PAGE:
NEW YORK--(BUSINESS WIRE)--The Blavatnik Family Foundation and the New York Academy of Sciences announced today a molecular biophysicist, an organic chemist and an astrophysicist as the Laureates of the 2020 Blavatnik National Awards for Young Scientists. Each receives $250,000, the largest unrestricted scientific prize to America’s most-promising, young faculty-level scientific researchers.
The Laureates are:
- Clifford Brangwynne, chemical and biological engineering professor, Princeton University, for a discovery that upends previous understandings of the internal organization of cells.
- William R. Dichtel, chemistry professor, Northwestern University, for pioneering methods to create novel, porous materials from simple, carbon-based building blocks.
- Brian Metzger, physics professor, Columbia University, for settling long-standing questions about the origin of gold and other heavy elements.
“Science demands creativity, knowledge and persistence to solve the world’s most challenging problems,” said Len Blavatnik, founder and chairman of Access Industries, head of the Blavatnik Family Foundation and member of the President’s Council of the New York Academy of Sciences. “Through dedication to their research, these outstanding young scientists have harnessed their diverse interdisciplinary backgrounds to make discoveries that will change our society for the better.”
Nicholas B. Dirks, the New York Academy of Sciences’ new president and CEO said, “This marks the first time the Blavatnik National Awards has Laureates from Princeton University, Columbia University or Northwestern University, and we congratulate these institutions for their strong support of cutting-edge research in the sciences. We look forward to three winning scientists participating as Laureates in the Academy, sharing their future innovations and discoveries with our members and the world at large.”
The 2020 Blavatnik National Awards competition received 305 nominees from 161 research institutions. Nominees, eligible if age 42 younger, were evaluated by three independent juries – one for each of the awards’ categories of Life Sciences, Physical Sciences & Engineering and Chemistry. The judging panels, composed distinguished scientists, selected these Laureates from a group of 31 finalists:
Laureate in life sciences: Clifford Brangwynne, PhD, professor, chemical and biological engineering, Princeton University. Brangwynne has transformed the field of cell biology through a discovery that upends the understanding of the internal organization of cells. He discovered that inside cells, biomolecules can merge to form liquid-like droplets that allow for the localization and compartmentalization of molecular interactions. The ability of these droplets to smoothly fuse and separate is critical for cell division and the development of embryos. Errors in this physical property may result in the formation of solid structures, such as the tangles and fibers found in Alzheimer’s disease, which can cause cell damage and death.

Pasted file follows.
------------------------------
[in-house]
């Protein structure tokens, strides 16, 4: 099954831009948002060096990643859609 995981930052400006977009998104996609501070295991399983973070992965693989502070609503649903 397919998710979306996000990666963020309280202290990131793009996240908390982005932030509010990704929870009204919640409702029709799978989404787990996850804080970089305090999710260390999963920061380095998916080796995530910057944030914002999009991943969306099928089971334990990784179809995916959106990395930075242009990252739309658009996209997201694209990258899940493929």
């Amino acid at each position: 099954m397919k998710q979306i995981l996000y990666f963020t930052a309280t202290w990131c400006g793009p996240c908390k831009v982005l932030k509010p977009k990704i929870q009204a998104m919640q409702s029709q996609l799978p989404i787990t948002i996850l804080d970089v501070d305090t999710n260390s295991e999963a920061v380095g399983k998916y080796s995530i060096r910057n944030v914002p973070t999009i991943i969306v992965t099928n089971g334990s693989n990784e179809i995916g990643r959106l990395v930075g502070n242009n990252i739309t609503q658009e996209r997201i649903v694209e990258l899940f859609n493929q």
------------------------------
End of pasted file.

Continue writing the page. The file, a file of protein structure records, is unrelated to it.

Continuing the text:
Laureate in chemistry: William R. Dichtel, PhD, professor of chemistry, Northwestern University. Dichtel has pioneered methods to create novel, porous materials from simple, carbon-based building blocks. These materials can be easily designed and tailored to address specific needs and possess extremely high surface areas because they contain tiny holes—pores that can store, detect and separate small molecules and ions. For example, he invented porous materials derived from corn that are now being used commercially to remove toxic substances such as industrial pollutants and pharmaceuticals from drinking water. He has also developed materials that show promise for new energy storage systems.
Laureate in physical sciences & engineering: Brian Metzger, PhD, professor of physics, Columbia University. Metzger has settled a long-standing question about the origin of gold and other heavy elements in the universe. He predicted that gold, along with all the stable elements on the lower part of the periodic table, was created in a collision of two merging neutron stars called a “kilonova.” In 2017, the LIGO gravitational wave observatory recorded the first observed kilonova explosion, and measurements taken after this discovery confirmed Metzger’s predictions. Indeed, the heaviest elements present in the universe, like gold, were created by such cataclysmic events. Metzger’s work has ushered in a new era in astronomy that will revolutionize our understanding of the cosmos.
Blavatnik Awards for Young Scientists
The Blavatnik Awards for Young Scientists, established by the Blavatnik Family Foundation in the US in 2007 and administered by the New York Academy of Sciences, has conferred prizes totaling over $10.2 million to 321 outstanding young scientists and engineers from more than 46 countries. See www.blavatnikawards.org.
Blavatnik Family Foundation
The Blavatnik Family Foundation supports educational, scientific, cultural and charitable institutions in the US, UK, Israel, Russia and throughout the world. It is headed by Len Blavatnik, a global industrialist and philanthropist and the founder and chairman of Access Industries, a privately held industrial group based in the US with global strategic interests. See www.accessindustries.com or www.blavatnikfoundation.org.
The New York Academy of Sciences
The New York of Academy of Sciences is an independent, not-for-profit organization that since 1817 has been committed to advancing science for the benefit of society. With more than 20,000 members in 100 countries, it advances scientific and technical knowledge, addresses global challenges with science-based solutions and sponsors a wide variety of educational initiatives. See www.nyas.org.